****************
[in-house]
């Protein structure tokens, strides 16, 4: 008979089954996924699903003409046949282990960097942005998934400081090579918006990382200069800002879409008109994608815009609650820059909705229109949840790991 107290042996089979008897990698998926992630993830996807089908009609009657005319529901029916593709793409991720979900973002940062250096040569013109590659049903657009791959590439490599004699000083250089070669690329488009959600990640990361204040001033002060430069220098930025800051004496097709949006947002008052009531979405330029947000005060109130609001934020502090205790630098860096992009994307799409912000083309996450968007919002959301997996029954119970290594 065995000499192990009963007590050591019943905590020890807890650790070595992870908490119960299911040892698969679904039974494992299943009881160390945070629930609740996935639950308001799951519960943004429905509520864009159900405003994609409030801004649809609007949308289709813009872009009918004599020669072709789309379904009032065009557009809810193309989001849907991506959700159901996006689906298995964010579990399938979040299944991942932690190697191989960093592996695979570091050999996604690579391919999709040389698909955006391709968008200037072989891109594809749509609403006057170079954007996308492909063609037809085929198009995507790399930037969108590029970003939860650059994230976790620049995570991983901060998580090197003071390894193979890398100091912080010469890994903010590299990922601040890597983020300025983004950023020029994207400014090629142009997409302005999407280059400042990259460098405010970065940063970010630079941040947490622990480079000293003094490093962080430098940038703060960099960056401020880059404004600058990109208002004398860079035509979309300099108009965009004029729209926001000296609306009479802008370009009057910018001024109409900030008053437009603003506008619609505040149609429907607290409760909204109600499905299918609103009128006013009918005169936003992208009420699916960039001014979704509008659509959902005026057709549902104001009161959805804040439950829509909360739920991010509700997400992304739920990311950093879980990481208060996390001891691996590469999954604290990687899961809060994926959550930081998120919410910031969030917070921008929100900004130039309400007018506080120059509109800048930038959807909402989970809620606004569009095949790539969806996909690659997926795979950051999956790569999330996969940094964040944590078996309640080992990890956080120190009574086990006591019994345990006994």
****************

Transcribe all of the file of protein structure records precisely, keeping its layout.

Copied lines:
[in-house]
């Protein structure tokens, strides 16, 4: 008979089954996924699903003409046949282990960097942005998934400081090579918006990382200069800002879409008109994608815009609650820059909705229109949840790991 107290042996089979008897990698998926992630993830996807089908009609009657005319529901029916593709793409991720979900973002940062250096040569013109590659049903657009791959590439490599004699000083250089070669690329488009959600990640990361204040001033002060430069220098930025800051004496097709949006947002008052009531979405330029947000005060109130609001934020502090205790630098860096992009994307799409912000083309996450968007919002959301997996029954119970290594 065995000499192990009963007590050591019943905590020890807890650790070595992870908490119960299911040892698969679904039974494992299943009881160390945070629930609740996935639950308001799951519960943004429905509520864009159900405003994609409030801004649809609007949308289709813009872009009918004599020669072709789309379904009032065009557009809810193309989001849907991506959700159901996006689906298995964010579990399938979040299944991942932690190697191989960093592996695979570091050999996604690579391919999709040389698909955006391709968008200037072989891109594809749509609403006057170079954007996308492909063609037809085929198009995507790399930037969108590029970003939860650059994230976790620049995570991983901060998580090197003071390894193979890398100091912080010469890994903010590299990922601040890597983020300025983004950023020029994207400014090629142009997409302005999407280059400042990259460098405010970065940063970010630079941040947490622990480079000293003094490093962080430098940038703060960099960056401020880059404004600058990109208002004398860079035509979309300099108009965009004029729209926001000296609306009479802008370009009057910018001024109409900030008053437009603003506008619609505040149609429907607290409760909204109600499905299918609103009128006013009918005169936003992208009420699916960039001014979704509008659509959902005026057709549902104001009161959805804040439950829509909360739920991010509700997400992304739920990311950093879980990481208060996390001891691996590469999954604290990687899961809060994926959550930081998120919410910031969030917070921008929100900004130039309400007018506080120059509109800048930038959807909402989970809620606004569009095949790539969806996909690659997926795979950051999956790569999330996969940094964040944590078996309640080992990890956080120190009574086990006591019994345990006994």